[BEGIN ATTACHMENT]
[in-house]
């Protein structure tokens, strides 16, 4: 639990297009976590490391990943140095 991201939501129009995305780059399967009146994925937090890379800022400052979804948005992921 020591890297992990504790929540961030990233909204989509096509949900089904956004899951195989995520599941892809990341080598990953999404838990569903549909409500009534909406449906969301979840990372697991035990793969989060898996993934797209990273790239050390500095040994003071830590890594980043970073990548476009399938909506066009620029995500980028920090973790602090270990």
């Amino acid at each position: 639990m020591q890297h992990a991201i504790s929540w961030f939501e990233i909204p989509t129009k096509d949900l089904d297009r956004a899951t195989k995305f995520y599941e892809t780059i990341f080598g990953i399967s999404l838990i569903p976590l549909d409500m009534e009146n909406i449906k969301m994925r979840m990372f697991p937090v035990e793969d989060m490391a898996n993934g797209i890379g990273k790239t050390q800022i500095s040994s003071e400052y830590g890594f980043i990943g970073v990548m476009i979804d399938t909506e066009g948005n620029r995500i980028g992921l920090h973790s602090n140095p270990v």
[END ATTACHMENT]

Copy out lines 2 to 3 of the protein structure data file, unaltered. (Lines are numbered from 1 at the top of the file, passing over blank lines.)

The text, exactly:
């Protein structure tokens, strides 16, 4: 639990297009976590490391990943140095 991201939501129009995305780059399967009146994925937090890379800022400052979804948005992921 020591890297992990504790929540961030990233909204989509096509949900089904956004899951195989995520599941892809990341080598990953999404838990569903549909409500009534909406449906969301979840990372697991035990793969989060898996993934797209990273790239050390500095040994003071830590890594980043970073990548476009399938909506066009620029995500980028920090973790602090270990």
């Amino acid at each position: 639990m020591q890297h992990a991201i504790s929540w961030f939501e990233i909204p989509t129009k096509d949900l089904d297009r956004a899951t195989k995305f995520y599941e892809t780059i990341f080598g990953i399967s999404l838990i569903p976590l549909d409500m009534e009146n909406i449906k969301m994925r979840m990372f697991p937090v035990e793969d989060m490391a898996n993934g797209i890379g990273k790239t050390q800022i500095s040994s003071e400052y830590g890594f980043i990943g970073v990548m476009i979804d399938t909506e066009g948005n620029r995500i980028g992921l920090h973790s602090n140095p270990v």